Darkforge Uprising Preview: Dream Tree

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Fromthe smallest seed of a dying tree was I grown. While I live you suffer not alone, but all your dreams from my roots are grown.

Good day, fellow Forgeborn.  I am jermbug from Team B+ and the keeper of the SolForge Info Workbook: https://docs.google.com/spreadsheets/d/1cTgwy4h9LO_xYbEPzsm9SH0h8me7ALgYwDUS5PMmBLk/edit?usp=sharing

For the last several months, I’ve had the privilege of being part of the QA group, which helps out with playtesting of upcoming sets.  In this article, I have the pleasure of giving you a preview of an interesting new card that will be released in Darkforge Uprising – Dream Tree.

Limited actions require careful decisions

The game of SolForge has always been about careful decision-making with limited actions. Generally, each turn you’ll have a hand of five cards, but only get to play two of them, which requires careful consideration of which cards to play (and therefore level up to their more powerful versions) and which cards not to play.

SolForge presents several ways already to get ahead of the card-levelling curve.  Some of these include cards that allow you to level up an extra card (such as Aetherforge Oracle and Tech Explorer) or cards that allow you to play an additional card (examples that come to mind are Bramblewood Tracker and Ashurian Flamesculptor).  In all cases, there is some restriction to the additional card that can be played (for example, Bramblewood Tracker only allows you to play an additional, underlevelled Uterra creature).  How about a mechanic that lets you play an additional card this turn with no restrictions on what that card is?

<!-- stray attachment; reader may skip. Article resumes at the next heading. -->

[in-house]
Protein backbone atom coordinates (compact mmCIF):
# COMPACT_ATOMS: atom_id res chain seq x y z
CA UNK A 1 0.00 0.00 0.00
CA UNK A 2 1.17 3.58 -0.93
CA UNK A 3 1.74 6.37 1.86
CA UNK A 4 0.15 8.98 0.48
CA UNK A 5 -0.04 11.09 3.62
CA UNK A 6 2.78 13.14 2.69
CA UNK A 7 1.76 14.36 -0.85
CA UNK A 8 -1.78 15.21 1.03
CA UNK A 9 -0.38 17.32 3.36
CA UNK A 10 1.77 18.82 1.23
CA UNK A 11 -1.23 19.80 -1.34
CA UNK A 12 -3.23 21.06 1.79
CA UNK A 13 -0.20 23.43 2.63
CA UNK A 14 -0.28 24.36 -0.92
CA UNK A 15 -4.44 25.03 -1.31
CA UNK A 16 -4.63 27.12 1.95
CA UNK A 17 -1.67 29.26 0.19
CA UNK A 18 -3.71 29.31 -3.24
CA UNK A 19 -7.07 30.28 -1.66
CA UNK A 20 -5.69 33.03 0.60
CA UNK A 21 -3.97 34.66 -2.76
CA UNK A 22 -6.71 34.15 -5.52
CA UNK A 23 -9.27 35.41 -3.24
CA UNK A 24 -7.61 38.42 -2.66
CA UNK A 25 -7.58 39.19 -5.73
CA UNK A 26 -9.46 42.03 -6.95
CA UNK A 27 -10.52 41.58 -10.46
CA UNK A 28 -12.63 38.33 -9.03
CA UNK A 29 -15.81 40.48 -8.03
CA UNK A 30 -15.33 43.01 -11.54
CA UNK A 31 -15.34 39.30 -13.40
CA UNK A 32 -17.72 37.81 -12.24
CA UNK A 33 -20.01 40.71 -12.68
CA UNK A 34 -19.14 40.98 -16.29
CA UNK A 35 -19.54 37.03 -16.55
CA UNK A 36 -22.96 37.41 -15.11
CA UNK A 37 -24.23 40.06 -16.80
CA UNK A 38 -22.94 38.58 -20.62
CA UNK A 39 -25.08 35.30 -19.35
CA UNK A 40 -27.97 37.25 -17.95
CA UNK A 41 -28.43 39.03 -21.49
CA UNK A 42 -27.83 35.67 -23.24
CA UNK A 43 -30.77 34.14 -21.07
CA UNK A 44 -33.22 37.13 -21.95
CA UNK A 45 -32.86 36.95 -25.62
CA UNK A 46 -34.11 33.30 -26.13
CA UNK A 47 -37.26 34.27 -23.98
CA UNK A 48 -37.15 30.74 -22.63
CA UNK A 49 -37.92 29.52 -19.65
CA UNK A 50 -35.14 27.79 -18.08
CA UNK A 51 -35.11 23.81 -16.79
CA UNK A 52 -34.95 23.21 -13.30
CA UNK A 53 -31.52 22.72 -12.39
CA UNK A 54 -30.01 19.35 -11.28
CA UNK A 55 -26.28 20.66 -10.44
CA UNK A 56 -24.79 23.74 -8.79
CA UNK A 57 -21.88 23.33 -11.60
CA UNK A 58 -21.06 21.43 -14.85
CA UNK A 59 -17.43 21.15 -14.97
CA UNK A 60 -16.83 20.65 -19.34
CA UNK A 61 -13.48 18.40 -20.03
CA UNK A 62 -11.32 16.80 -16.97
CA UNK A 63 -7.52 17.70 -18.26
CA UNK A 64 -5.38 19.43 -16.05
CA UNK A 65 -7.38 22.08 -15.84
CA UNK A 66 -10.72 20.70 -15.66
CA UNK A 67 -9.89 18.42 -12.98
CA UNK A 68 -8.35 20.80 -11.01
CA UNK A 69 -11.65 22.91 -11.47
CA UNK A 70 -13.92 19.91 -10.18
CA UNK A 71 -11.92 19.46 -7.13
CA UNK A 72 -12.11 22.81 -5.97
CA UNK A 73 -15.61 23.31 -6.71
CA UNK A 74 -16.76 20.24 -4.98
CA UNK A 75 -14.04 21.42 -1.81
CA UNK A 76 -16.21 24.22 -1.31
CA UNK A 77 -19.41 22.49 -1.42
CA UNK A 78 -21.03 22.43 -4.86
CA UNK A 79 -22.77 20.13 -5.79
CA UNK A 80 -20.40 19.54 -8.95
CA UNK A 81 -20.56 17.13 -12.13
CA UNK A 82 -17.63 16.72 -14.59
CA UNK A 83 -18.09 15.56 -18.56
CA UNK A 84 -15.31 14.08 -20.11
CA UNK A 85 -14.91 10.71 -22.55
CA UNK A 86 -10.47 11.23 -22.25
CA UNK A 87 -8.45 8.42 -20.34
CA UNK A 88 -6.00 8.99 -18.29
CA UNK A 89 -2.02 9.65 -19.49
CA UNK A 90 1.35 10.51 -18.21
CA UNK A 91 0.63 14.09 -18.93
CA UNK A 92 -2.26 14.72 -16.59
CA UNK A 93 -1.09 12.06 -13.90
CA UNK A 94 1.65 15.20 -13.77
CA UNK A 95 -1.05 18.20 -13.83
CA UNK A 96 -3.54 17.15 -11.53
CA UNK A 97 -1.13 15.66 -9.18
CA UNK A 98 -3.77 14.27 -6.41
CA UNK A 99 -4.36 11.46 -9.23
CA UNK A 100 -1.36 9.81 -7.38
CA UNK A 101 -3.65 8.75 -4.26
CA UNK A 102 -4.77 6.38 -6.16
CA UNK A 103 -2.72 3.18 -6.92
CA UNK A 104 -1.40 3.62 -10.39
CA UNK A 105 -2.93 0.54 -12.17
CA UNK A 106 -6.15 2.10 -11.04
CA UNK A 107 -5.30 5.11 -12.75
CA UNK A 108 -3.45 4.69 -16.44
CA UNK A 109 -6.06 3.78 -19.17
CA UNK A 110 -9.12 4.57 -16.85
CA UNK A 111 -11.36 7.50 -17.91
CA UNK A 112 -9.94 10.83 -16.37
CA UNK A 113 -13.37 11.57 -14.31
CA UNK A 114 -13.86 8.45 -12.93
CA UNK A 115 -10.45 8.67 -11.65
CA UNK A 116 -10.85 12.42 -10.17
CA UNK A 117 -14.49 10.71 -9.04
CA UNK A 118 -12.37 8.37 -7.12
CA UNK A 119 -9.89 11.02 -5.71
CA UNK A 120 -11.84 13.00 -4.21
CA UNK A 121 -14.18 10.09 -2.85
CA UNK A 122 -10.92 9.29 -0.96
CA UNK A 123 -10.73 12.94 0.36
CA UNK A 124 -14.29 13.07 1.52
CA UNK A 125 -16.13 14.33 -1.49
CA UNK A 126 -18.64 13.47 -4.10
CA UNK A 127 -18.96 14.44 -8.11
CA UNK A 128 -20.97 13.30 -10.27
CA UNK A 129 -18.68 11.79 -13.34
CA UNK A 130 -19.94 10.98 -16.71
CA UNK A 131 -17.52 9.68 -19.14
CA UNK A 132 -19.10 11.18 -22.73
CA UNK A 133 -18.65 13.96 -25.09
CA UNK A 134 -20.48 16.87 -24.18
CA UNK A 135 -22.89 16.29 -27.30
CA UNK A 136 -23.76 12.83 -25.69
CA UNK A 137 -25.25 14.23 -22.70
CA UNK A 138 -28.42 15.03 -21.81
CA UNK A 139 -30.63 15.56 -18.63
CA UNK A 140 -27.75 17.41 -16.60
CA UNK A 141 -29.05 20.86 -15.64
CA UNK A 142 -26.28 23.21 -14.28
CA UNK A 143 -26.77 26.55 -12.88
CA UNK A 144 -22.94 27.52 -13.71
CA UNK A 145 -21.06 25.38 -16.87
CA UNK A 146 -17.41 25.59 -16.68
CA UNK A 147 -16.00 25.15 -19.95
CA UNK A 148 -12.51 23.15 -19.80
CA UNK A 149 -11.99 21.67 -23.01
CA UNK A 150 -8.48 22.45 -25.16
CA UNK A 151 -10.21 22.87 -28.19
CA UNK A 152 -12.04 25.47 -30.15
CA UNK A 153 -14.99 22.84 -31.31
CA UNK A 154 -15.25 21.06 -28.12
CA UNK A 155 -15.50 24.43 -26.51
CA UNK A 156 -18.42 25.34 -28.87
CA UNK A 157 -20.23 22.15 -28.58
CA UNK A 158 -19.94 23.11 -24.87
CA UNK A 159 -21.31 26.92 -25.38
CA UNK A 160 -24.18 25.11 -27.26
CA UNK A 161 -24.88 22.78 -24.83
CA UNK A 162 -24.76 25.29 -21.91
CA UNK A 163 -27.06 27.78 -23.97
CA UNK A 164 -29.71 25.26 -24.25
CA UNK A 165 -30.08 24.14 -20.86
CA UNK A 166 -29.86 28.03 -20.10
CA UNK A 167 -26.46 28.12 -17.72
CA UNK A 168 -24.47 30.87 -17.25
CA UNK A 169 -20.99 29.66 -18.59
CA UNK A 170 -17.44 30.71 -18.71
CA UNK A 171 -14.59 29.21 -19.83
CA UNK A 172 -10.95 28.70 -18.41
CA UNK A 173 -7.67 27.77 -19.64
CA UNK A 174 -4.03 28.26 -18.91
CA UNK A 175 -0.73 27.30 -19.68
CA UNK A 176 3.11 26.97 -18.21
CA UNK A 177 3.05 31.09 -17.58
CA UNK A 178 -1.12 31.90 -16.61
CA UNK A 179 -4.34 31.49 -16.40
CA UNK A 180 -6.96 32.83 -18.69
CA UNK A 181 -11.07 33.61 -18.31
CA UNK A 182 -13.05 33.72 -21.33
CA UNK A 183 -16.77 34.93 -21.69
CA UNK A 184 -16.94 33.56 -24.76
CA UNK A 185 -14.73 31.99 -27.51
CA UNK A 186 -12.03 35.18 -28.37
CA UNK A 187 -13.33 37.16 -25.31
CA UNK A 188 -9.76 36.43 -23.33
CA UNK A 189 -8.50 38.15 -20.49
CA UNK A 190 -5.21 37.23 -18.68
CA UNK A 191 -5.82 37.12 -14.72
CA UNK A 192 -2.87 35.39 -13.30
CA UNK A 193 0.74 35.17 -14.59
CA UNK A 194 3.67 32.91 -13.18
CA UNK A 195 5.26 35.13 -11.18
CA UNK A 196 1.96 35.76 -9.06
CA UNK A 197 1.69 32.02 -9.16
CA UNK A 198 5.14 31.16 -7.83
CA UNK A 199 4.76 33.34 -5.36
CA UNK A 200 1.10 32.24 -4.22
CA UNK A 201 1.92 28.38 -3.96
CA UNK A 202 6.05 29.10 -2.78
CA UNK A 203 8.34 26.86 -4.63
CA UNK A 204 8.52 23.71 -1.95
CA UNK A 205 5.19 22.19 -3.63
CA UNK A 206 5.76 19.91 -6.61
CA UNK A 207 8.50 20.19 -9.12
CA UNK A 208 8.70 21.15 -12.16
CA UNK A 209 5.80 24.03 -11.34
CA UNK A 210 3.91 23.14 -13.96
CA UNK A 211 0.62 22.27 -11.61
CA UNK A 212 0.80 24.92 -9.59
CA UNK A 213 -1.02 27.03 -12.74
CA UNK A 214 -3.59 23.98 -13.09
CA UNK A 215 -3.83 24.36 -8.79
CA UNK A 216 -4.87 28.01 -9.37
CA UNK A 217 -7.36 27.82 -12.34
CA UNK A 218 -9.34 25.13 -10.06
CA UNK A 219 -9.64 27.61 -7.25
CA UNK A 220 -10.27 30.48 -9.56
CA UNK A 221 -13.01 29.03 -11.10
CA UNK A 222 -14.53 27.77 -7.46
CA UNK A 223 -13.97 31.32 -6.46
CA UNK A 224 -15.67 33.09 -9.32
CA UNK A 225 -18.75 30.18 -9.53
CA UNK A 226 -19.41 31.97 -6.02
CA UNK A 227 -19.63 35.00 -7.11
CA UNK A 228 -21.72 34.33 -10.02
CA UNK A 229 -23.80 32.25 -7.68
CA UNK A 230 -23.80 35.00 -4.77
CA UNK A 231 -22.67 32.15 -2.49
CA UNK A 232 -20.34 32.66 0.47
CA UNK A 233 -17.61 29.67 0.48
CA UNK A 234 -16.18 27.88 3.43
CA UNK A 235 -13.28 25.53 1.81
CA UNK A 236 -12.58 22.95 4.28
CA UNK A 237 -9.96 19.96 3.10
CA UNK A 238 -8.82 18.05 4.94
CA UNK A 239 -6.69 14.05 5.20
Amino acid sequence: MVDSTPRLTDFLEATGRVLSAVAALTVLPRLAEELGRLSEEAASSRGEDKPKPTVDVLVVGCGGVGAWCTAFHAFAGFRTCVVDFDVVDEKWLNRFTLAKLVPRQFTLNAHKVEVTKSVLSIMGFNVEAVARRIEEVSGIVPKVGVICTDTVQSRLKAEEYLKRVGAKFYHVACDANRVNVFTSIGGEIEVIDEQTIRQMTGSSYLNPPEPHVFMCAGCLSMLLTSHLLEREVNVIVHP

Live the Dream (Tree)


Meet your Dream Tree.  Uterra, Defender, Plant.  Zero attack, but reasonably high health, along with Regenerate at level 3.  But look at its ability: every time Dream Tree is damaged and survives on our turn, you get an additional action.  Importantly, this additional play is not level-gated.

What are the ways we can cause damage to Dream Tree?  Well, the obvious one is in combat.  With its high health, we can reasonably expect Dream Tree to be able to take a hit and survive a lot of battles.  So that creature of your opponent’s that you carefully chose not to block last turn?  You block it this time with Dream Tree, hit Battle, and now you still get to play two cards.  Meanwhile, Dream Tree will block the opposing creature for at least one more turn.

Now, this is all fine and dandy, but let’s get more creative and think: How else can we cause damage to Dream Tree?  This is where things get really fun!

Shock my Tree

The Tempys faction is characterized by effects that deal direct damage to creatures, so Tempys/Uterra is a natural pairing to explore.  I have two words: Static Shock.  You know this card well (it’s a classic!): Deal damage to a creature; then you may play an additional (on-level or under-levelled) spell.  Nobody said you have to hit your opponent’s creature with Static Shock!